IP Cases & Articles

LUCKY TEA - a storm in a teacup

Mariage Frères, Société anonyme (MF) and TWG Tea Company PTE Ltd (TWG) have engaged in a number of recent trade mark disputes at the UKIPO. One decision from December 2016 focused on rights in MF and TWG's luxury tea brands, LUCKY TEA.

MF filed for the UK trade mark LUCKY TEA in June 2013 for classes 21 and 30, covering tea-related kitchen utensils and tea-based beverages but also non-tea based beverages and various food items.

TWG filed opposition on three grounds:

  1. that TWG owned earlier unregistered rights in LUCKY TEA, LUCKY ME TEA and LUCKY YOU TEA;
  2. that MF had no intention to use the mark on all goods applied for (for example those unrelated to tea) such that it had been applied for in bad faith; and
  3. that the mark was deceptive for goods unrelated to tea.

In August 2013, TWG filed to register two figurative marks for LUCKY TEA as a series (one in colour and one in black and white), covering classes 21 and 30 for identical and similar goods to those of MF's mark. MF filed opposition on the basis of its earlier LUCKY TEA right as applied for and its unregistered rights in LUCKY NUMBER TEA, LUCKY and LUCKY STAR.

The two oppositions were dealt with in a consolidated hearing.

TWG opposition

The UK IPO considered that the relevant date for assessing goodwill of LUCKY TEA, LUCKY ME TEA and LUCKY YOU TEA was the date of MF's application in June 2013, but that earlier use of MF's unregistered rights in 2006 and 2007 could be taken into account. However whilst TWG started using its signs as early as 2010, it was unable to demonstrate that it had acquired the requisite goodwill in the UK by this date.

For bad faith, the burden of proof is initially on the opponent. TWG raised compelling prima facie evidence that MF did not have an intention to use the mark across all goods applied for, as the sign is indicative of a type of tea but not all goods relate to tea. TWG's bad faith claim did not extend to tea or tea-based beverages. MF's arguments that, for example, coffee may be promoted by saying it originates "from the makers of Lucky Tea" and that all goods in a tea room can be co-branded, were not accepted as the former was not trade mark use in respect of coffee and did not substantiate any intention to use the mark for the full range of goods; and the latter would be deceptive to the public. The Hearing Officer thus found the bad faith claim partially successful as MF did not evidence an intention to use on non-tea-based goods such as coffee, confectionery and cakes. There was however no bad faith for the class 21 goods or for non medical infusions and related goods.

Regarding the deception claim, the Hearing Officer held it was clear that use of TEA in relation to goods other than tea such as coffee or cocoa would result in real consumer deception and consumers would not view LUCKY TEA where applied to non-tea products as a brand extension. Notably the scope of this objection did not extend to goods such as confectionery and cakes which may be flavoured with tea, such that the deception claim did not advance TWG's case.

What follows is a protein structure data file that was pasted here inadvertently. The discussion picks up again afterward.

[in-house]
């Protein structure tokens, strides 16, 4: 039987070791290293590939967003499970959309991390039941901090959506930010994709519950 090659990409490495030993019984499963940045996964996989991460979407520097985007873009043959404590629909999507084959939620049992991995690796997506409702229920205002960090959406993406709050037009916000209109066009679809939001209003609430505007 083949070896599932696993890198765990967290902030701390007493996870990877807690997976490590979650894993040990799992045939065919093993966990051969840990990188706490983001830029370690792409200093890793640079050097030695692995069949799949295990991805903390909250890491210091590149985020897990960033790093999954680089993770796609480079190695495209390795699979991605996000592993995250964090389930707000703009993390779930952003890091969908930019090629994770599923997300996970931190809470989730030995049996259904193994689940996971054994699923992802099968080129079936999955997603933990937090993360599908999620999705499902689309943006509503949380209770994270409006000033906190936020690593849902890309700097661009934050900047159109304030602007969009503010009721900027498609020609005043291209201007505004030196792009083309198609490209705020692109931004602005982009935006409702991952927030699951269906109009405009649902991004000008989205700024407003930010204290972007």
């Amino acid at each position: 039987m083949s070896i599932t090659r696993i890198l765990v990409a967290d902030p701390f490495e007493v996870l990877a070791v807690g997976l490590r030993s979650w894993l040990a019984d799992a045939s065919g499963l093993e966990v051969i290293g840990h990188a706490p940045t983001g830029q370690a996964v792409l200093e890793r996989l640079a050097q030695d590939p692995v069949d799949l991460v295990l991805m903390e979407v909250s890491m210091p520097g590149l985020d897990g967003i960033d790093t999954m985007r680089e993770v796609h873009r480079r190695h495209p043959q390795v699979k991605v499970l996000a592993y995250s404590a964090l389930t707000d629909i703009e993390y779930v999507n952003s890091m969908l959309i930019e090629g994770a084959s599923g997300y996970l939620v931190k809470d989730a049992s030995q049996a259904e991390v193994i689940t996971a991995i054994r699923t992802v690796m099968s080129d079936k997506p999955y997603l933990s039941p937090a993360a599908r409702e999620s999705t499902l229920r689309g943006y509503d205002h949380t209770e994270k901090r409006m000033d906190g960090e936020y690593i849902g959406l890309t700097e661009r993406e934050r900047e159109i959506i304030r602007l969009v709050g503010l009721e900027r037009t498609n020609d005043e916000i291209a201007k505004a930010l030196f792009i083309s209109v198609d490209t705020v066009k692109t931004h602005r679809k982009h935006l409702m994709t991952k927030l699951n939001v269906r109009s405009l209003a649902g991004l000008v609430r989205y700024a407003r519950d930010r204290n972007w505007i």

MF's application was allowed to proceed for class 21 and for a restricted set of goods in class 30, namely "tea, tea-based beverages; non medical infusions; dried plants and flavourings, and mixtures of the aforesaid goods, for preparing non-medicinal beverages".

MF opposition

The likelihood of confusion was assessed on the basis of MF's reduced specification and primarily on the basis of the black and white figurative mark. The goods in class 21 were considered identical, as were some goods in class 30 such as tea. Coffee was considered highly similar to tea and foodstuffs such as chocolates and frozen yoghurt were considered dissimilar.

LUCKY TEA was deemed the dominant element in TWG's figurative marks, with the TWG sign and fan devices also playing distinctive roles. The marks were considered to be:

  • visually similar to a medium degree in light of the words LUCKY TEA featuring dominantly in TWG's mark and the fact that the same two words comprise MF's mark without embellishment; 
  • aurally identical, or if the TWG sign is spoken, highly similar; and 
  • conceptually very similar even taking into account the fans in TWG's marks.

The UKIPO considered the greater conceptual similarity to offset the medium level of visual similarity and that whilst consumers are unlikely to experience direct confusion as a result of the visual differences, the dominance of LUCKY TEA could lead to a likelihood of indirect confusion in respect of goods in class 21 and beverages in class 30, including tea and coffee. There was however no likelihood of confusion for the remaining goods in class 30 which had been held dissimilar.

Whilst MF failed to demonstrate sufficient goodwill in the UK with respect to the remaining goods in class 30, MF had achieved measurable success in respect of the goods materially important to both parties.

In short

This decision highlights the interaction between the scopes of absolute and relative ground claims in linked oppositions and the importance of filing relevant and sufficient evidence. Where parties are unable to prove earlier unregistered rights, having the first-filed mark will be an advantage. Even where a party is successful in reducing the scope of the first-filed mark for example via a bad faith claim, the first filer may expand the scope of protection again by claiming a likelihood of confusion (including indirect confusion) against both identical and similar goods.

Case details at a glance

Jurisdiction: United Kingdom
Decision level: UKIPO
Parties: Mariage Frères, Société anonyme v TWG Tea Company PTE Ltd
Citation: O-602-16
Date: 20 December 2016
Full decision: https://www.ipo.gov.uk/t-challenge-decision-results/o60216.pdf

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